RESTATEMENT (THIRD) OF TRUSTS § 78. Where a beneficiary’s information impacts a co-beneficiary’s interest in the trust, a trustee may be in a position where a duty of loyalty requires disclosure.

After considering its fiduciary duties, a trustee should consider whether it has the authority or power to secure a loan for a beneficiary. A trustee generally has authority to encumber trust assets:

Unless prohibited by statute or the terms of the trust, a trustee has power to borrow money for trust purposes and to pledge, mortgage, grant a deed of trust, or otherwise encumber trust property. The trustee has a duty to exercise caution as well as the duty to exercise care and skill in deciding whether and under what terms to borrow money for trust purposes or to grant a security interest in trust property… Because of a trustee’s duty to respect the terms of the trust (§ 76), it is normally improper for a trustee to exercise the power to encumber trust property by granting security interests in assets that are to be specifically distributed to one or more beneficiaries on termination.

Restatement (Third) of Trusts, § 86.

A trustee should review the trust agreement. “The trustee shall administer the trust in good faith according to its terms and the Texas Trust Code.” Tolar v. Tolar, No. 12-14-00228-CV, 2015 Tex. App. LEXIS 5119 (Tex. App.—Tyler May 20, 2015, no pet.). “The powers conferred upon the trustee in the trust instrument must be strictly followed.” Id. There are potential trust provisions that expressly allow a trustee to provide security for loans to beneficiaries. One example is as follows:

The trustee, in the trustee’s discretion, is authorized to endorse, guarantee, become the surety of or otherwise become obligated for or with respect to the debts or other obligations of any person (including a beneficiary), firm, corporation, partnership, trust or other legal entity, whether with or without consideration, when the trustee believes such actions advance the purposes of any trust created or continued hereunder.

Where a trust document allows such a transaction, a trustee may generally enter into such an agreement when it is done in good faith. For example, in one case, the trust granted the trustee the power: “to lend money to any beneficiary hereunder, either with or without security and on such other terms as my executors may deem appropriate.” In re Hanes, 214 B.R. 786, 822 (Bankr. E.D. Va. 1997). The court construed this language as: “The language of the above provisions expressly permits lending to the beneficiaries and the pledging of any assets to secure borrowing.” Id. It held that the challenged loans were permissible:

Viewing the instruments and the circumstances as a whole, we find that it was Hanes, Sr.’s intention to give his sons broad authority to manage the Marital Trust in their absolute discretion. The family investment plan was a proper function of Hanes duties as Trustee. To the extent that the DCI Companies were investments made by HILP in furtherance of the family investment plan, the pledges securing lending directly to these entities was authorized.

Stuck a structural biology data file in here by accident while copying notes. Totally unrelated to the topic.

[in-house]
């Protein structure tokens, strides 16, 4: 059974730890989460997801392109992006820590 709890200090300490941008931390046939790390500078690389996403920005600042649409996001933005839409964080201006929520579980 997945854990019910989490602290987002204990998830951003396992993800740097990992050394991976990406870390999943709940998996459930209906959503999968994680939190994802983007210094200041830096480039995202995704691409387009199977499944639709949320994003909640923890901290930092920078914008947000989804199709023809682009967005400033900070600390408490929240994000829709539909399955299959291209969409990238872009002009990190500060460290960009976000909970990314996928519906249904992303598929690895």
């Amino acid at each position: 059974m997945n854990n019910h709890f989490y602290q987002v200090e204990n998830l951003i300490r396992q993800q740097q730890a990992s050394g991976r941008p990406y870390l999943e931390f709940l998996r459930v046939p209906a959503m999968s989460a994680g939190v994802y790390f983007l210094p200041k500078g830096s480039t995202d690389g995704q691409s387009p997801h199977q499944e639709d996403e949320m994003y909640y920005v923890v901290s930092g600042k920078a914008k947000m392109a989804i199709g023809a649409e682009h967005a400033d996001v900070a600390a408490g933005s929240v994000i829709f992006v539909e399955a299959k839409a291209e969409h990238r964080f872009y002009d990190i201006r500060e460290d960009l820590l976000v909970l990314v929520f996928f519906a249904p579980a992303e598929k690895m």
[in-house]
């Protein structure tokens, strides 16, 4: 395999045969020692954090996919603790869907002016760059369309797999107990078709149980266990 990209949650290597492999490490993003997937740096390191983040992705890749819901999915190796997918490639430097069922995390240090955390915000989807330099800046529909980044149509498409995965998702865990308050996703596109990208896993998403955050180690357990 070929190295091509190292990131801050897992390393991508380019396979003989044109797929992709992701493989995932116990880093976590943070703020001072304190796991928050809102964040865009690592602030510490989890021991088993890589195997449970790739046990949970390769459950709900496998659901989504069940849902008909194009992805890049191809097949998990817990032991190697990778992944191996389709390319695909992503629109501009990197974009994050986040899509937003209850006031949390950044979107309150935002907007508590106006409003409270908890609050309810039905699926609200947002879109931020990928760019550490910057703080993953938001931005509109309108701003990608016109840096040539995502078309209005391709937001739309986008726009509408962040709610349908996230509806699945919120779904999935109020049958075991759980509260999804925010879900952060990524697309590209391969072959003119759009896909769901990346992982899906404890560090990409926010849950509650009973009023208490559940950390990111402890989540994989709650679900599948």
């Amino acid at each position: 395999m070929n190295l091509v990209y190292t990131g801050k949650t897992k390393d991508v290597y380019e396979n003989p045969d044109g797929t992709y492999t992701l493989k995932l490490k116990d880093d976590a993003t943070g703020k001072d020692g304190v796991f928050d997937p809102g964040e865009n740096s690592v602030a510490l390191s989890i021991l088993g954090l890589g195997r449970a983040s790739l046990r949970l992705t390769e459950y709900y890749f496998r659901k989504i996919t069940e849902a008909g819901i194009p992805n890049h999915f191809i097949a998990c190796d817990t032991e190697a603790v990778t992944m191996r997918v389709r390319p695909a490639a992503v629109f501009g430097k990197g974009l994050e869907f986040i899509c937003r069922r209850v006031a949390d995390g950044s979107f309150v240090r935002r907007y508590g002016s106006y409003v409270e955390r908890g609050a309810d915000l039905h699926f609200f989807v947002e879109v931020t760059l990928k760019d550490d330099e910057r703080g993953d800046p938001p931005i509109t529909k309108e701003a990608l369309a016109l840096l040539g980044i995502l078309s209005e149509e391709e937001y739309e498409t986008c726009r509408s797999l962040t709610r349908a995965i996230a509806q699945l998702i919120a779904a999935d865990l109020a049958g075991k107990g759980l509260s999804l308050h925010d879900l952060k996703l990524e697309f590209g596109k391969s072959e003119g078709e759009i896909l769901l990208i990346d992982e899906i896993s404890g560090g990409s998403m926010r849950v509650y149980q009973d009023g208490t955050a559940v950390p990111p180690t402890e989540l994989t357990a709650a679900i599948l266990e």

In the absence of trust language, there is general statutory authority that may allow this type of transaction. A trustee has the general power to do anything that is necessary or appropriate to carry out the purpose of the trust. Tex. Prop. Code Ann. § 113.002. There is also a specific statute that addresses encumbering trust assets:

A trustee may borrow money from any source, including a trustee, purchase property on credit, and mortgage, pledge, or in any other manner encumber all or any part of the assets of the trust as is advisable in the judgment of the trustee for the advantageous administration of the trust.

Tex. Prop. Code § 113.015 (emphasis added). This statute allows a trustee to encumber trust assets (allow them to be collateral for a loan) if the trustee finds that the lien would be advantageous for the administration of the trust. Note that this does not require the trustee to find that it is a good investment or that encumbering the assets are for consideration. Rather, a trustee may find, for example, that benefiting a beneficiary by agreeing to such a lien may be advantageous to the administration of the trust where the trust is for the primary benefit of the beneficiary and agreeing to the lien is better than making an outright distribution or a loan to the beneficiary. Other states have similar statutes that allow a trustee to secure loan for the benefit of a beneficiary. See, e.g., Oregon Rev. Stat.  130.725 (2017) (A trustee may “[p]ledge trust property to guarantee loans made by others to the beneficiary.”).

A third party lender will likely want to make sure that the trustee has the authority to encumber trust assets and may seek a copy of the trust document. When a trustee wants to enter into a transaction to secure a loan for a beneficiary, it may want to provide a certification of trust instead of providing an entire trust document. Tex. Prop. Code § 114.086.

If the beneficiary causes harm to the trust due to his or her activities, a trustee may have a claim against the beneficiary. Texas Property Code Section 114.031 provides:

A beneficiary is liable for loss to the trust if the beneficiary has: (1) misappropriated or otherwise wrongfully dealt with the trust property; (2) expressly consented to, participated in, or agreed with the trustee to be liable for a breach of trust committed by the trustee; (3) failed to repay an advance or loan of trust funds; (4) failed to repay a distribution or disbursement from the trust in excess of that to which the beneficiary is entitled; or (5) breached a contract to pay money or deliver property to the trustee to be held by the trustee as part of the trust.

Tex. Prop. Code § 114.031(a). So, if a beneficiary has caused loss to the trust due to wrongfully dealing with trust property, a trustee has a claim against the beneficiary, who is liable for the loss. Id.

One important issue is that the beneficiary may not have any assets, so suing the beneficiary may be a worthless exercise. The Texas Property Code also has a provision that allows a trustee to offset any distributions to the beneficiary due to a loss:

Unless the terms of the trust provide otherwise, the trustee is authorized to offset a liability of the beneficiary to the trust estate against the beneficiary’s interest in the trust estate, regardless of a spendthrift provision in the trust.

Tex. Prop. Code § 114.031(b). Therefore, if a trustee establishes a claim against the beneficiary, the trustee can then simply payoff that debt by offsetting distributions otherwise due to the beneficiary from the trust. However, a trustee generally does not want to rely on this statutory right to offset debts to the trust by the beneficiary, and it should be used only when necessary.